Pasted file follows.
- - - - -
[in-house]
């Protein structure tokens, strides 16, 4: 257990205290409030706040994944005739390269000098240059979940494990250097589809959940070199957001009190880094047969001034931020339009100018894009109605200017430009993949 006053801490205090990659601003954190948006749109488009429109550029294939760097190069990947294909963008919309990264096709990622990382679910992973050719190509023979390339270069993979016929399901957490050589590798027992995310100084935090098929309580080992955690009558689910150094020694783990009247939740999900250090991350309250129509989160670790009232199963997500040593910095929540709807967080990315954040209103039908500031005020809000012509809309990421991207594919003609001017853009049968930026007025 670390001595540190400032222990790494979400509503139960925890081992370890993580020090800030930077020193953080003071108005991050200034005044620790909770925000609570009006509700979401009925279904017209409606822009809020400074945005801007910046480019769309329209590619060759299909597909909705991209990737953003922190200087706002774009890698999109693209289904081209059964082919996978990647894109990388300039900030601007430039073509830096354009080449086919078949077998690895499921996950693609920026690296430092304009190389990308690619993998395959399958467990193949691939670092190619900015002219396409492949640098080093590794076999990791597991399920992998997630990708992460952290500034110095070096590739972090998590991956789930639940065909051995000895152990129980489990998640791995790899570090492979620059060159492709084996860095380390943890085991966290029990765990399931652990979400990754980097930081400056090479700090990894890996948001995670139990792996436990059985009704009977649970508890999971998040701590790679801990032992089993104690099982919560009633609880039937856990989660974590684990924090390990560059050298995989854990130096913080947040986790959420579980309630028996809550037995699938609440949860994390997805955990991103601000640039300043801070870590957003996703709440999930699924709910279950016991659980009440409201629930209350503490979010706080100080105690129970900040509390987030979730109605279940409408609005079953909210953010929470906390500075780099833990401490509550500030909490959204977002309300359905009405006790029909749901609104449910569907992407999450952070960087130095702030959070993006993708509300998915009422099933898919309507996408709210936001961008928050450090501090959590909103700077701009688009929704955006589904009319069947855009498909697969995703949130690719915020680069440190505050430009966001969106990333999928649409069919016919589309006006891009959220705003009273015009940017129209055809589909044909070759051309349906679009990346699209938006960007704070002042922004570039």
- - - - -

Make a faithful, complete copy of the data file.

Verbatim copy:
[in-house]
């Protein structure tokens, strides 16, 4: 257990205290409030706040994944005739390269000098240059979940494990250097589809959940070199957001009190880094047969001034931020339009100018894009109605200017430009993949 006053801490205090990659601003954190948006749109488009429109550029294939760097190069990947294909963008919309990264096709990622990382679910992973050719190509023979390339270069993979016929399901957490050589590798027992995310100084935090098929309580080992955690009558689910150094020694783990009247939740999900250090991350309250129509989160670790009232199963997500040593910095929540709807967080990315954040209103039908500031005020809000012509809309990421991207594919003609001017853009049968930026007025 670390001595540190400032222990790494979400509503139960925890081992370890993580020090800030930077020193953080003071108005991050200034005044620790909770925000609570009006509700979401009925279904017209409606822009809020400074945005801007910046480019769309329209590619060759299909597909909705991209990737953003922190200087706002774009890698999109693209289904081209059964082919996978990647894109990388300039900030601007430039073509830096354009080449086919078949077998690895499921996950693609920026690296430092304009190389990308690619993998395959399958467990193949691939670092190619900015002219396409492949640098080093590794076999990791597991399920992998997630990708992460952290500034110095070096590739972090998590991956789930639940065909051995000895152990129980489990998640791995790899570090492979620059060159492709084996860095380390943890085991966290029990765990399931652990979400990754980097930081400056090479700090990894890996948001995670139990792996436990059985009704009977649970508890999971998040701590790679801990032992089993104690099982919560009633609880039937856990989660974590684990924090390990560059050298995989854990130096913080947040986790959420579980309630028996809550037995699938609440949860994390997805955990991103601000640039300043801070870590957003996703709440999930699924709910279950016991659980009440409201629930209350503490979010706080100080105690129970900040509390987030979730109605279940409408609005079953909210953010929470906390500075780099833990401490509550500030909490959204977002309300359905009405006790029909749901609104449910569907992407999450952070960087130095702030959070993006993708509300998915009422099933898919309507996408709210936001961008928050450090501090959590909103700077701009688009929704955006589904009319069947855009498909697969995703949130690719915020680069440190505050430009966001969106990333999928649409069919016919589309006006891009959220705003009273015009940017129209055809589909044909070759051309349906679009990346699209938006960007704070002042922004570039």